Accountants are leaving their jobs in record numbers. Some 300,000 quit in the past two years — a 17% decline. Even in the context of the Great Resignation, the accounting profession is seeing a worrisome exodus. It seems even accounting majors don’t want to be accountants — they are seeking jobs in finance and technology instead. So, what’s prompting accountants to flee and creating this accounting shortage? The reason might just lie in companies’ legacy system accounting software. Can modern, cloud-based financial management applications elevate the role of an accountant and entice more workers into the profession? We think so.
Less hours, more glory
It’s not a stretch to say that accounting has a reputation for being, well, a bit dull. Introverted nerds crunching numbers in the back room late into the evening might come to mind. While we know plenty of extroverted (even some downright fun) accountants, it is true that the role traditionally involves long hours.
Increasingly, though, the accountant’s role is shifting from transactional to strategic. They are being asked to provide deep operational insights and drive efficiency improvement initiatives. Rather than reporting on the organization’s financial status by looking at past performance, they are now expected to also forecast and help guide future performance. In many companies, the CFO is in fact leading the business’s digital transformation.
Technologies, including modern financial management systems, are integral to this transition. These applications put superior data tools into the hands of accountants, busting the old myths and elevating the role of an accountant to that of a real-time analyst — even a visionary. Accountants want to be empowered with modern technology and not be bogged down by a legacy system with limited capabilities.
Modern financial management systems also deliver automated workflows that elevate efficiencies, allowing many companies to grow without increasing their finance teams — and allowing their accountants to work smarter, not harder or longer.
Making accounting cool again
Recruiters working to lure experienced accountants into new roles report that new recruits are eschewing accounting for jobs in finance and technology. Perhaps their perception of accounting as a low-tech, repetitive position can be adjusted by introducing more tech to the role. Established accountants are also leaving, some citing “stone age technology” as a factor.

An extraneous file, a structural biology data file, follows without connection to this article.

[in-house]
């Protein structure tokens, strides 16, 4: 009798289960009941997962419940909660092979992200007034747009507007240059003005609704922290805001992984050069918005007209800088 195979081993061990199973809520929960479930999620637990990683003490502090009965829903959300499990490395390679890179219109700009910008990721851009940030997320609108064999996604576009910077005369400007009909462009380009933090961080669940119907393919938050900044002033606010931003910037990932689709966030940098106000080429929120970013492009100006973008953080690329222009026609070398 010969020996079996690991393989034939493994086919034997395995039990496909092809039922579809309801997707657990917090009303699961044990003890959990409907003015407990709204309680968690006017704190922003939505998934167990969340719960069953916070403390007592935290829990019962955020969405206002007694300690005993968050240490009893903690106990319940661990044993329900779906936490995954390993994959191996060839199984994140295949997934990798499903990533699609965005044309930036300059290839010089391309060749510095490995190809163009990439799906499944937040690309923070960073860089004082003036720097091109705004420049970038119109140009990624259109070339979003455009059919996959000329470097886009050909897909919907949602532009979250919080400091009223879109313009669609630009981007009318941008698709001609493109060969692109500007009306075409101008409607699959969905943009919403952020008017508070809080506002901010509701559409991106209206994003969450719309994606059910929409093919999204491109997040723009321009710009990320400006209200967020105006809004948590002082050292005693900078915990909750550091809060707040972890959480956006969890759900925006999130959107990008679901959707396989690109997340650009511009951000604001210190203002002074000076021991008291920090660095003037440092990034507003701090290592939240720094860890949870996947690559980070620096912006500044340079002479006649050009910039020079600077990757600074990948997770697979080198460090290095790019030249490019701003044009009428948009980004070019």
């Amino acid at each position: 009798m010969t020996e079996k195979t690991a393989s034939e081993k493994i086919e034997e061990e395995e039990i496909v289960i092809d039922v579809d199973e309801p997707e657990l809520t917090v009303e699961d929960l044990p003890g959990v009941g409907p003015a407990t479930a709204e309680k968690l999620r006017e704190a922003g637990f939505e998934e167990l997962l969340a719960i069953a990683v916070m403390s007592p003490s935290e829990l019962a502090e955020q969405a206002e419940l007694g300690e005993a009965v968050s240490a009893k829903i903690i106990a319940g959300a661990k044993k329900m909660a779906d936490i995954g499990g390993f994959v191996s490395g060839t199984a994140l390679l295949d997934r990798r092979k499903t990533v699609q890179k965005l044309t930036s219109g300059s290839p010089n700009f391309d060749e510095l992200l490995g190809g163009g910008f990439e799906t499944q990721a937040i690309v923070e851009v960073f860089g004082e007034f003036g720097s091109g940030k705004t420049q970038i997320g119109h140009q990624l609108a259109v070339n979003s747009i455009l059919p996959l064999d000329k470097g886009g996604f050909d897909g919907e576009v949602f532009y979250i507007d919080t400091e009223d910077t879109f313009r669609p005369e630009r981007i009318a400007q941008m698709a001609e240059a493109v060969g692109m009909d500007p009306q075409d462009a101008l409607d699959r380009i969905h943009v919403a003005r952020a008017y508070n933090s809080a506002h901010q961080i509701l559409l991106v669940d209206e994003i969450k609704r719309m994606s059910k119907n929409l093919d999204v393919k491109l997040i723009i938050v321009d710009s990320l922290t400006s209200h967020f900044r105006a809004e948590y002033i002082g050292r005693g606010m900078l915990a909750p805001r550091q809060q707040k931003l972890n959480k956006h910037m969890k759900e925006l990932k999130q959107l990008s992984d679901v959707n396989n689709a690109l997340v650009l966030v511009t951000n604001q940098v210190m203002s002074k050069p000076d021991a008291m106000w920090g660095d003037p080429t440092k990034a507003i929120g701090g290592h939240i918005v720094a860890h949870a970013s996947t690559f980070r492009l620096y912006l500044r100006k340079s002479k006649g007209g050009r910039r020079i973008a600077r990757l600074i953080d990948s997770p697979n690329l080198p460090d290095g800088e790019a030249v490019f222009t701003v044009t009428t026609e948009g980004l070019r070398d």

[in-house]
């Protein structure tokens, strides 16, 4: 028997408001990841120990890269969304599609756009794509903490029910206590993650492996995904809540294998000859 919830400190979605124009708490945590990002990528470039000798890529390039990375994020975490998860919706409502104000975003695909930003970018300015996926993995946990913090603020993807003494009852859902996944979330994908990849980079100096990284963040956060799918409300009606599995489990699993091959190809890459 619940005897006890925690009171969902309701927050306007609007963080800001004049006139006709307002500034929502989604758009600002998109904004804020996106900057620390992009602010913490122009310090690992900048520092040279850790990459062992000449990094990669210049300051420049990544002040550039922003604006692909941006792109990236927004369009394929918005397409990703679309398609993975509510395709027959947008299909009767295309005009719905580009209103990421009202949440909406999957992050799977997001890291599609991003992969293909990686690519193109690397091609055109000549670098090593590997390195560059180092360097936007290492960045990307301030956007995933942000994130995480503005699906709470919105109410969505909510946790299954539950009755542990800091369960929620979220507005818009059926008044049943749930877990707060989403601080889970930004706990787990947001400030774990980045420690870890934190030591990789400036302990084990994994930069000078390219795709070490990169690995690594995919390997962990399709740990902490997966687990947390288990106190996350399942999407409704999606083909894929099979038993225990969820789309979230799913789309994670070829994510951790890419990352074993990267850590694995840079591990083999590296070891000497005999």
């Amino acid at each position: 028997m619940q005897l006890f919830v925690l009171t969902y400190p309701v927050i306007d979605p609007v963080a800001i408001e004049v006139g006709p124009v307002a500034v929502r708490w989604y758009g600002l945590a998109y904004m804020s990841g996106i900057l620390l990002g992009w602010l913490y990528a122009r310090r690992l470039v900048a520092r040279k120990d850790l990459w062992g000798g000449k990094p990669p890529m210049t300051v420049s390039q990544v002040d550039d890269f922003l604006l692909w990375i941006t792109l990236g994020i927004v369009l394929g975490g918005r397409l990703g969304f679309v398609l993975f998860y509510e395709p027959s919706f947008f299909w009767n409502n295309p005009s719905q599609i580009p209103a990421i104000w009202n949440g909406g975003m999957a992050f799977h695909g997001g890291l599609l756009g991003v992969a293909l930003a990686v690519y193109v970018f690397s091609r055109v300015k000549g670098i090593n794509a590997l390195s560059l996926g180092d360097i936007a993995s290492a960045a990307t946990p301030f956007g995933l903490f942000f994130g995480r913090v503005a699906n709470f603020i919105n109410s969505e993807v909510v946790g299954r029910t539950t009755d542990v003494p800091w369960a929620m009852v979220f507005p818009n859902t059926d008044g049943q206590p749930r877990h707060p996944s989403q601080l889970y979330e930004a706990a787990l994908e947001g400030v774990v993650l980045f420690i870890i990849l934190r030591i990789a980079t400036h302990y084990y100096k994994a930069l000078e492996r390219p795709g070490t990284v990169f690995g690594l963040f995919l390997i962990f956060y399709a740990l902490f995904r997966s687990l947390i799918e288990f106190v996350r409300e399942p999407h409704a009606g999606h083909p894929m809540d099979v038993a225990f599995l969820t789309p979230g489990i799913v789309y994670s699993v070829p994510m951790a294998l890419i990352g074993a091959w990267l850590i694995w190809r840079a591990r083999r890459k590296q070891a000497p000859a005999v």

We acknowledge that it will take more than software to solve the accountant shortage. However, technology helps reframe the role in ways that make it appealing to professionals starting — or restarting — their careers. Attracting more Millennials and Gen Z-ers to the field is crucial to combat the accounting shortage. An industry group even launched a Tik-Tok campaign to help fashion the role in a more favorable light to attract younger workers to the profession.
A strategic priority
Helping to attract and retain qualified accounting staff is one direct benefit your company gains when it invests in technology. If you need more convincing, look no further than the news lately.
Companies can learn a life lesson from the recent meltdown at Southwest Airlines, a catastrophe blamed primarily on the company’s outdated legacy system applications. Essentially, the company waited too long to update its tech. An airline union leader was quoted as saying, “Southwest has never viewed technology as a strategic priority.” As a result, the company’s stock — and of course, its customers — paid the price.
There’s also the case of FTX. At the time of its collapse, the billion-dollar company was still running QuickBooks.
If your organization is still relying on outdated technology, it could be time to shift your strategic priorities. We invite you to contact us at email@example.com or (847) 205-5015 to learn more about modern financial management applications like Sage Intacct.